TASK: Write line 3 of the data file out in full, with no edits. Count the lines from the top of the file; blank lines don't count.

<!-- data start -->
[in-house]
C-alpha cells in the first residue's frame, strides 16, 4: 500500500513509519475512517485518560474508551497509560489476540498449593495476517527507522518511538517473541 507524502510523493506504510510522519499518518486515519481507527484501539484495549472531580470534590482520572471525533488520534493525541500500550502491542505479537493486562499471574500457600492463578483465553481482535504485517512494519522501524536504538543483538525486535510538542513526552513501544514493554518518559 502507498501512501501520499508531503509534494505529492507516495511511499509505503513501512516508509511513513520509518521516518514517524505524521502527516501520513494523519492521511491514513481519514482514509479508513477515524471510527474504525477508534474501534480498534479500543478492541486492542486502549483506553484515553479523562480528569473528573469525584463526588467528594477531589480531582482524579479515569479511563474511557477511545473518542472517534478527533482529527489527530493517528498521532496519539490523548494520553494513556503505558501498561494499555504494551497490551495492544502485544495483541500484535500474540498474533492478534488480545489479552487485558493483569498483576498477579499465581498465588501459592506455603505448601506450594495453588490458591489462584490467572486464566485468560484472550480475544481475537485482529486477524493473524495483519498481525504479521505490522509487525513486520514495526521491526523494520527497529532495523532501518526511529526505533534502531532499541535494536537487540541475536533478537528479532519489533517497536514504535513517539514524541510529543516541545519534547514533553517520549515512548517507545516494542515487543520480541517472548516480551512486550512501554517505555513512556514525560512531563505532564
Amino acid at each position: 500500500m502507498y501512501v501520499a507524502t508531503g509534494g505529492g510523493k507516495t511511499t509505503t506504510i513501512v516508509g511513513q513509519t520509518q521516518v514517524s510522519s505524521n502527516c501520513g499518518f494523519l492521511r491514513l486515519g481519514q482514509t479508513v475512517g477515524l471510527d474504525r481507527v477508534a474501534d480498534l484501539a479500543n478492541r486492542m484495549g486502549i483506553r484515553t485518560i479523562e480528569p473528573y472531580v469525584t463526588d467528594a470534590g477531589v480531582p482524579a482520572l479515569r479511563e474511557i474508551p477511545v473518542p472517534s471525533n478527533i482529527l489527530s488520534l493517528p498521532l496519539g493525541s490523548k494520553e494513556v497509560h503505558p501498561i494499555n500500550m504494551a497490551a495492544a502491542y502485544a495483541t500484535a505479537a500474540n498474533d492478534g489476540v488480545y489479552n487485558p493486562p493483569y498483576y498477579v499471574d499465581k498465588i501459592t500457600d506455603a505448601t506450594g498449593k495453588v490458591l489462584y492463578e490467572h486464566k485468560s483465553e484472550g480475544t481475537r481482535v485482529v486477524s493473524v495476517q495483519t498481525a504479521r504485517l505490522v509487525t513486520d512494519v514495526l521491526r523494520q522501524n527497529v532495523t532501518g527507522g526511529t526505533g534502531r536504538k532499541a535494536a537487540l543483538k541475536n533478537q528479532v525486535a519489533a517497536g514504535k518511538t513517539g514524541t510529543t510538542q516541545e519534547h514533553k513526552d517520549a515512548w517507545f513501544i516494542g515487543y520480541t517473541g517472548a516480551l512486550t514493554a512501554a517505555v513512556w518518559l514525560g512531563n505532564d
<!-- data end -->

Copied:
Amino acid at each position: 500500500m502507498y501512501v501520499a507524502t508531503g509534494g505529492g510523493k507516495t511511499t509505503t506504510i513501512v516508509g511513513q513509519t520509518q521516518v514517524s510522519s505524521n502527516c501520513g499518518f494523519l492521511r491514513l486515519g481519514q482514509t479508513v475512517g477515524l471510527d474504525r481507527v477508534a474501534d480498534l484501539a479500543n478492541r486492542m484495549g486502549i483506553r484515553t485518560i479523562e480528569p473528573y472531580v469525584t463526588d467528594a470534590g477531589v480531582p482524579a482520572l479515569r479511563e474511557i474508551p477511545v473518542p472517534s471525533n478527533i482529527l489527530s488520534l493517528p498521532l496519539g493525541s490523548k494520553e494513556v497509560h503505558p501498561i494499555n500500550m504494551a497490551a495492544a502491542y502485544a495483541t500484535a505479537a500474540n498474533d492478534g489476540v488480545y489479552n487485558p493486562p493483569y498483576y498477579v499471574d499465581k498465588i501459592t500457600d506455603a505448601t506450594g498449593k495453588v490458591l489462584y492463578e490467572h486464566k485468560s483465553e484472550g480475544t481475537r481482535v485482529v486477524s493473524v495476517q495483519t498481525a504479521r504485517l505490522v509487525t513486520d512494519v514495526l521491526r523494520q522501524n527497529v532495523t532501518g527507522g526511529t526505533g534502531r536504538k532499541a535494536a537487540l543483538k541475536n533478537q528479532v525486535a519489533a517497536g514504535k518511538t513517539g514524541t510529543t510538542q516541545e519534547h514533553k513526552d517520549a515512548w517507545f513501544i516494542g515487543y520480541t517473541g517472548a516480551l512486550t514493554a512501554a517505555v513512556w518518559l514525560g512531563n505532564d